NOV 29, 2022 10:35 AM PST

Chemotherapy May Increase Disease Susceptibility for Two Generations

WRITTEN BY: Annie Lennon

A common chemotherapy drug may make future generations more susceptible to disease. The corresponding study was published in iScience

Chemotherapy refers to drugs that treat cancer. There are several different types of chemotherapy drugs. In the current study, researchers investigated the effects of ifosfamide, an alkylating agent that prevents cells from reproducing by damaging their DNA. The drug is used to treat multiple varieties of cancer, including testicular cancer, bladder cancer, small cell lung cancer, cervical cancer, and ovarian cancer. 

For the study, the researchers exposed young male rats to ifosfamide for three days to mimic a course of chemotherapy an adolescent human cancer patient may receive. They then bred these rats with female rats who had not been exposed to the drug. Their offspring were later bred with more unexposed rats.

The researchers noted that both offspring and ‘grand-offspring’ of treated mice experienced an increased likelihood of multiple conditions, including delayed or early pubertal onset, kidney disease, and testis disease. They noted that both male and female ‘grand-offspring’ also had lower levels of anxiety, indicating a lower ability to assess risk. 

The researchers next analyzed the rats' epigenomes. Epigenetic changes do not change DNA, but change how the body reads DNA- including whether certain genes are switched on or off. They found that chemotherapy exposure resulted in epigenetic changes that lasted two generations. 

The researchers are now studying former adolescent cancer patients to learn more about the effects of chemotherapy exposure on fertility and disease susceptibility later in life. Knowing more about how chemotherapy alters epigenomes could help clinicians inform patients of their risk of developing certain diseases, and make way for early prevention and treatment strategies. 

The researchers noted that their findings should not dissuade cancer patients from taking chemotherapy as the treatments are nevertheless very effective for treating cancer. They also noted that their study was based on a rodent model and that it remains to be seen how chemotherapy affects epigenetics across human generations. They did note, however, that patients may wish to consider cryopreservation of egg cells and sperm cells prior to chemotherapy. 


Sources: Science Daily, Interesting Engineering, iScience

About the Author
Other
Annie Lennon is a writer whose work also appears in Medical News Today, Psych Central, Psychology Today, and other outlets. When she's not writing, she is COO of Xeurix, an HR startup that assesses jobfit from gamified workplace simulations.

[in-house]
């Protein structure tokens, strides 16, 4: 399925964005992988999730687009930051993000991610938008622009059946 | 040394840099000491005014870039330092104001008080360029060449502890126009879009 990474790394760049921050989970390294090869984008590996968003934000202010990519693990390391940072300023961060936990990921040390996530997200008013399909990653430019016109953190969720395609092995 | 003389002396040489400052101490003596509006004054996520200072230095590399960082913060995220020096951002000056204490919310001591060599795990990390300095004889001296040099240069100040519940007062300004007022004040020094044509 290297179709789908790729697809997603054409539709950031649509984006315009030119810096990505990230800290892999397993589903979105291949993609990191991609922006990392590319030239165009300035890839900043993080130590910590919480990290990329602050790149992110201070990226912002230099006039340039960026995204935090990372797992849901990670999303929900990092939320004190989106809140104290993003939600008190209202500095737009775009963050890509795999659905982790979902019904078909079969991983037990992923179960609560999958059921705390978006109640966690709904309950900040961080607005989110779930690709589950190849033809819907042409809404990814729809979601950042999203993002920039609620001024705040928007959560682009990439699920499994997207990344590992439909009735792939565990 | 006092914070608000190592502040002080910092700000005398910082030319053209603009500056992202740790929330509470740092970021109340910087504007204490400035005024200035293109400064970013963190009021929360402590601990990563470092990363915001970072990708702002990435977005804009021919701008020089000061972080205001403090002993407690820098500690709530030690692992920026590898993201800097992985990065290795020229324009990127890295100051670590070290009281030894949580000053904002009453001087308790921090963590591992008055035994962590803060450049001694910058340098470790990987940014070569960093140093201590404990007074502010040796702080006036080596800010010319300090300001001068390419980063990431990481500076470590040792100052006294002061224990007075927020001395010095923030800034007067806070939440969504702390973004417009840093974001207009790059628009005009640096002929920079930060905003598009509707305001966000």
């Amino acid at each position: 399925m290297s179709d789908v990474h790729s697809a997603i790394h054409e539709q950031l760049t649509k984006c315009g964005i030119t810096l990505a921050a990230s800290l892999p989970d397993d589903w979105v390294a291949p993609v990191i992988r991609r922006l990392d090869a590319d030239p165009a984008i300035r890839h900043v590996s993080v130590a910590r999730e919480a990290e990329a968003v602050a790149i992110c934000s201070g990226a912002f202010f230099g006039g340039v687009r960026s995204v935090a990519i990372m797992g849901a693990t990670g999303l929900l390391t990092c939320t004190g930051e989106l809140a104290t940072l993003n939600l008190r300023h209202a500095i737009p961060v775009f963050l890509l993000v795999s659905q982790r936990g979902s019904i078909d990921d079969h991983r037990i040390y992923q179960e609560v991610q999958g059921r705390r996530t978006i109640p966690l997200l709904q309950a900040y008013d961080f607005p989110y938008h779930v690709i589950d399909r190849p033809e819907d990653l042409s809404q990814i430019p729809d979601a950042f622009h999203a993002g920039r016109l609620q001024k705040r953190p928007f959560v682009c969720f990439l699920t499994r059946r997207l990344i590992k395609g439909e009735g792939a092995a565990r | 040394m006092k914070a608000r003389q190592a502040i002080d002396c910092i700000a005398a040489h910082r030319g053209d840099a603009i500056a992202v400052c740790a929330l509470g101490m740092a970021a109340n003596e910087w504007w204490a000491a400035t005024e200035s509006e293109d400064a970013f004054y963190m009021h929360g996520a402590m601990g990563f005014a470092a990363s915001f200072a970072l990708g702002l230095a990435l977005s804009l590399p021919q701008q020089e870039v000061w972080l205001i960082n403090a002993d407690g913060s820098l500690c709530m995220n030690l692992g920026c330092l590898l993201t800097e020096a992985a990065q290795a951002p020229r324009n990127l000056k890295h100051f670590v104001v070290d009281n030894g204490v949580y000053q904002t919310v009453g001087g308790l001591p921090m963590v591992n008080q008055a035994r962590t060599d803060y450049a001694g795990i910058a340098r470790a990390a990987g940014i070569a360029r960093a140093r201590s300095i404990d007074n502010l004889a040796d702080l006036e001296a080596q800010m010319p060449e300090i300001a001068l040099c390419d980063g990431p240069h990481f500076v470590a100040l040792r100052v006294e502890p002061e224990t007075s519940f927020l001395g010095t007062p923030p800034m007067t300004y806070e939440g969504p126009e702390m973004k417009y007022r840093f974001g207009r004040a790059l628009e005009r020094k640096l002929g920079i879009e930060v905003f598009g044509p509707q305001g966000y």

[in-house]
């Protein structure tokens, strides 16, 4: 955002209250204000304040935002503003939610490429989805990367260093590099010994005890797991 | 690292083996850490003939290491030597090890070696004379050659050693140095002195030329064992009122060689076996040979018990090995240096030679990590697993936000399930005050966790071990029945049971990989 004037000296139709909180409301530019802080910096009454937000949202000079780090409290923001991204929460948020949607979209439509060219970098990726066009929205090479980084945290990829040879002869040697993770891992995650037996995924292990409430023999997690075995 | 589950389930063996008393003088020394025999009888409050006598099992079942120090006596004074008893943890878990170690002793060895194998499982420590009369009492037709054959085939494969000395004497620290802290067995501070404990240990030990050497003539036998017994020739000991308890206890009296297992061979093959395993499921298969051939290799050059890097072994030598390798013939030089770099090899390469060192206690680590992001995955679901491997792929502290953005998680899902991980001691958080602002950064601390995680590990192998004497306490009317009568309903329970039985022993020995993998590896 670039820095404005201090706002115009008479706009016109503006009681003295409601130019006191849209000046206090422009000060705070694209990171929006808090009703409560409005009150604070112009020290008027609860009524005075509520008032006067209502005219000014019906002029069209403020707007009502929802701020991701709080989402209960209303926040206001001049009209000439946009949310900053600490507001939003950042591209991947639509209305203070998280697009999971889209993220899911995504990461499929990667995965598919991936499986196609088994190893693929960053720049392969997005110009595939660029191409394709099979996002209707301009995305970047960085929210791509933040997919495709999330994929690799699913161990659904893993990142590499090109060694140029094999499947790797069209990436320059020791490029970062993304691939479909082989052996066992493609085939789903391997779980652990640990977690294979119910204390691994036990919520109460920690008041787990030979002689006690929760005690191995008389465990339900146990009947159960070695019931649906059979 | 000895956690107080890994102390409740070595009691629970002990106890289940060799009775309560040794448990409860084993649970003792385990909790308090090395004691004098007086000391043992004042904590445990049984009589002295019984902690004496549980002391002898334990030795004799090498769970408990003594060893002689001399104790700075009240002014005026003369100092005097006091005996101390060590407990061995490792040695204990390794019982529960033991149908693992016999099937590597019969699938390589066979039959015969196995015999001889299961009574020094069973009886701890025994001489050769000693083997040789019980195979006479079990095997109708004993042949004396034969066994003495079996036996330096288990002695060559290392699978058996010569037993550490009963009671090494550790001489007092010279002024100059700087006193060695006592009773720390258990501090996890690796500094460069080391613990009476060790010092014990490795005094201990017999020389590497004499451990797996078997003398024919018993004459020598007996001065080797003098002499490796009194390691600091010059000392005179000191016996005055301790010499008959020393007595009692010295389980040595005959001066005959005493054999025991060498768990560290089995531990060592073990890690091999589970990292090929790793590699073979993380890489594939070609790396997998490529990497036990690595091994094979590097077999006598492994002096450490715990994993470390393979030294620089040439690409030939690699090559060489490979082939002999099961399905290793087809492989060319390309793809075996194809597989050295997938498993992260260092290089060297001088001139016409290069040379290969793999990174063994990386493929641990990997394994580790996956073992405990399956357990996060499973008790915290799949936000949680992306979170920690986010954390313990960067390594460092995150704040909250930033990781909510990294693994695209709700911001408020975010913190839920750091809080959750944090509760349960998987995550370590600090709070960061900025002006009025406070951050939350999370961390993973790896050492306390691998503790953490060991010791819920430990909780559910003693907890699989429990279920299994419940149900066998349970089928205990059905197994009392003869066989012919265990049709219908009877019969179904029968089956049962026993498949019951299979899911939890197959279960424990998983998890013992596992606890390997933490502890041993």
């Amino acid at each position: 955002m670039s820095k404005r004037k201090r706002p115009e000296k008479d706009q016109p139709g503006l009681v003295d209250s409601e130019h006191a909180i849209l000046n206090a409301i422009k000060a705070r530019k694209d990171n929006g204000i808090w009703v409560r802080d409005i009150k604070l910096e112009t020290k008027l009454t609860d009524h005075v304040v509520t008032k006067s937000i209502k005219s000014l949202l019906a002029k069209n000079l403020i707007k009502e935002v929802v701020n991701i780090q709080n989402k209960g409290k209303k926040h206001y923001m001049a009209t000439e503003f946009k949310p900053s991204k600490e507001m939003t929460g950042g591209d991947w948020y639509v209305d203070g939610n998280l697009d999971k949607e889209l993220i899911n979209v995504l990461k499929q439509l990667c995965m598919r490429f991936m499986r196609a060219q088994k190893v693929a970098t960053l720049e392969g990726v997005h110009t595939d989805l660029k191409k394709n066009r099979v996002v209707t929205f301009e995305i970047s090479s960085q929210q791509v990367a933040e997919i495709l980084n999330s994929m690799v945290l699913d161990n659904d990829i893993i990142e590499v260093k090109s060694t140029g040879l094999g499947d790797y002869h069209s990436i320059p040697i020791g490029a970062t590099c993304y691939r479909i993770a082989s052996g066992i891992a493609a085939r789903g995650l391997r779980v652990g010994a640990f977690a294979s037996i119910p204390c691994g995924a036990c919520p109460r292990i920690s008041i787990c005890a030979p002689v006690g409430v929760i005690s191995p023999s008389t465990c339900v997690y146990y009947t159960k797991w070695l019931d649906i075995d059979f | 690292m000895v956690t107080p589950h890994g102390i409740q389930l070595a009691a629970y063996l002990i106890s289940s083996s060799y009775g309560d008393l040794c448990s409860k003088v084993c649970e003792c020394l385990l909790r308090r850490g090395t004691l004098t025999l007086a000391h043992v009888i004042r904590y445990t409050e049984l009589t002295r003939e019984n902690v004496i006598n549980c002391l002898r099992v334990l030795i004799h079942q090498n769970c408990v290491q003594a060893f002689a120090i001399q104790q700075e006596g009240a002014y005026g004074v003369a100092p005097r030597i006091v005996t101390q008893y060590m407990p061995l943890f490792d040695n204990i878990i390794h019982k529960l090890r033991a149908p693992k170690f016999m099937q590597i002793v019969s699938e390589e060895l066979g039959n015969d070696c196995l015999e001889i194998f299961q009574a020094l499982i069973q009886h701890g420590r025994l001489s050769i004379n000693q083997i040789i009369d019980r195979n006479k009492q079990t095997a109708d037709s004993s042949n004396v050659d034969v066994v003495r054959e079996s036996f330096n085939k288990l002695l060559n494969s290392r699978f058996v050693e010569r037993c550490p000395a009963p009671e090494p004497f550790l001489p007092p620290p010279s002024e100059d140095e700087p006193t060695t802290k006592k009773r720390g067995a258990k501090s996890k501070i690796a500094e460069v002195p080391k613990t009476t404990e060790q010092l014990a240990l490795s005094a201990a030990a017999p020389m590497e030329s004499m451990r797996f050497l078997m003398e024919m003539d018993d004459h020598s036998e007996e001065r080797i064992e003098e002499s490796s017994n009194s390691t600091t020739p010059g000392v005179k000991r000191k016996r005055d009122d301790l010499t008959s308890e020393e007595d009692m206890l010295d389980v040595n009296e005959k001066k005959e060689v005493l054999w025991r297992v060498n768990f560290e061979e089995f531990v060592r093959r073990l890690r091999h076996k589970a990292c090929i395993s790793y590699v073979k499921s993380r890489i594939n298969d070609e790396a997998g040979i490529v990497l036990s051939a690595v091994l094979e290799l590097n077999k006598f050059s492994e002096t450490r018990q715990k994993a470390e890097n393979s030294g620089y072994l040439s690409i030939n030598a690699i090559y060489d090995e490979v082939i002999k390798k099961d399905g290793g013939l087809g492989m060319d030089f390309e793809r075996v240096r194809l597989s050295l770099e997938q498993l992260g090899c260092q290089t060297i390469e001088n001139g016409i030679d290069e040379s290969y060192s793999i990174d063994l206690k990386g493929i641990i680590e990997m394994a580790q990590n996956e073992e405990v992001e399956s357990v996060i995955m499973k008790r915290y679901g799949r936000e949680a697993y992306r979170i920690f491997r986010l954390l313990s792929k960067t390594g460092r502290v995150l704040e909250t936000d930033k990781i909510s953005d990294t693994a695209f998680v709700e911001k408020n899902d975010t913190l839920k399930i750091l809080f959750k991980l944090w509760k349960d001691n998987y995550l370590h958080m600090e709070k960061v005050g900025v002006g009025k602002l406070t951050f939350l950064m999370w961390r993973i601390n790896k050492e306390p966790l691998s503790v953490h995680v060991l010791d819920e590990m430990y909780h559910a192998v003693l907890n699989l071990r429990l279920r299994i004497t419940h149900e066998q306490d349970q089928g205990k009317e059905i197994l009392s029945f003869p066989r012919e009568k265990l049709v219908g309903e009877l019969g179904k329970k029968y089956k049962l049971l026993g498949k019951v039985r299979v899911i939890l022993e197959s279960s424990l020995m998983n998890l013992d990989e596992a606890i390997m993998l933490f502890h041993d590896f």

You May Also Like
NOV 29, 2022
Genetics & Genomics
Eliminating 'Toxic' RNA Molecules to Treat ALS & Dementia
Eliminating 'Toxic' RNA Molecules to Treat ALS & Dementia
Researchers have developed a way to target RNA molecules that can have a harmful result. Instead of targeting the genome ...
DEC 03, 2022
Drug Discovery & Development
Steps to Curing Alzheimer's: Lecanemab
Steps to Curing Alzheimer's: Lecanemab
Every day, we come closer to finding a cure for Alzheimer's. Recently, the New England Journal of Medicine published ...
JAN 19, 2023
Drug Discovery & Development
Introducing TruCytes™: The Ready-to-Use Immunophenotyping Control for Cell Therapy, Flow Cytometry and Beyond
Introducing TruCytes™: The Ready-to-Use Immunophenotyping Control for Cell Therapy, Flow Cytometry and Beyond
Are you a cell biologist, immunologist, or flow cytometrist? If so, you know how challenging it is to find quality contr ...
JAN 23, 2023
Neuroscience
Tau tangles unravel when these three genes are silenced
Tau tangles unravel when these three genes are silenced
By controling the activity of an enzyme called CHIP, three proteins regulate tau. Now the genes for these three trouble ...
JAN 23, 2023
Drug Discovery & Development
New protein discovery holds promise for developing more effective snake anti-venoms
New protein discovery holds promise for developing more effective snake anti-venoms
Venomous snakes, which include cobras, vipers, and rattlesnakes, can pose a significant danger to humans. In the Un ...
FEB 01, 2023
Neuroscience
Chronic Stress Leads to Loss of Pleasure
Chronic Stress Leads to Loss of Pleasure
Chronic stress can lead to significant mental health conditions, including depression, Post Traumatic Stress Disorder (P ...
Loading Comments...